Democracy In the Driver’s Seat

By Gail Gilbert | Drama
Strangers on a bus rally behind a passenger to catch the bus ahead.

A woman tries to catch a bus, but it pulls away before she can get on. Desperate to catch up, she gets the next bus, imploring the driver to catch up with the bus that just got away. Her husband is on the bus, and she needs to catch him — it’s a matter of life and death, she says.

The bus driver seems immune to her growing urgency, until other passengers on the bus join the cause, urging the driver to catch the bus so the woman can catch her husband. Eventually a sense of camaraderie grows contagious, and soon the whole bus is caught up in the chase, cheering the driver on — only to discover the final destination is not what they expected.

Writer-director Gail Gilbert’s short thriller uses the push and momentum of suspenseful, kinetic filmmaking to create a powerfully provocative social parable that is guaranteed to spark debate and conversation about the political process.

The intention to comment upon political systems may be directly announced by the film’s title, but its storytelling doesn’t focus on lawmakers, policy, the electoral process or any direct aspect of politics. Instead, it confines its narrative scope to one particularly dramatic ride on public transportation, where a multiplicity of people of different races, ages, socioeconomic status and gender share the same space.

Deft, quick-moving camerawork and editing quickly establish the particular dynamic of public transportation, where people share tight spaces with a certain degree of detachment and remove, as well as the central character’s dilemma. But as the woman’s desperation escalates, so does the pacing and drama.

Though its precise yet tautly paced command of craft, the film excels at capturing the emotional contagion that happens when one person takes up “the cause,” followed by another, and then another. The sharing of feeling is deeply enjoyable and uplifting for both the bus passengers and the audience, establishing a genuine community in a space where people seemed merely to tolerate one another just to get from point A to B with as little fuss as possible. But then the writing flips the story on its head, upending expectations with a shocking ending that leaves passengers wondering just what happened, what role they played in it and just how easily they — and the audience — were pulled in.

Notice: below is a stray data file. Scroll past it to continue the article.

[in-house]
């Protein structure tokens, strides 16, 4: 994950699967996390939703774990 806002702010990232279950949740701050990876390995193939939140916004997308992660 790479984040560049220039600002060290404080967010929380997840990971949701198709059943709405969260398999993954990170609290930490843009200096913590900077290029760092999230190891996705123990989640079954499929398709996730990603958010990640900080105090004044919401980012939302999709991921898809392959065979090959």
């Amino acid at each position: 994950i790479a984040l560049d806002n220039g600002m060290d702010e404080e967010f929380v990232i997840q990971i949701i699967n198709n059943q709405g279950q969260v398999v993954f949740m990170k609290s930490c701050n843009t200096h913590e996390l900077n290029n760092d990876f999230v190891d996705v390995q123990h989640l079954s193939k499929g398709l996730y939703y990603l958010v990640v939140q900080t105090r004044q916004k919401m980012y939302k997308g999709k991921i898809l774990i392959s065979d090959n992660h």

In many ways, “Democracy In the Driver’s Seat” is not a subtle film. Instead, it’s structured like a compelling, powerfully engaging extended action sequence: it has the palpable pull that an expertly calibrated mix of editing, camerawork and acting can possess in service of chasing a thrill. But with its title and its ending, it clearly comments on just how easily emotions can drive a collective with enough momentum to take on a life of its own, without checks, balances or critical thinking to slow it down. The fact that the film is a parable keeps it from becoming partisan, which may be its smartest move as a piece of entertainment. No matter where you sit on the political spectrum, it should provoke thought and discussion, especially as it applies to real-world and current-day situations.

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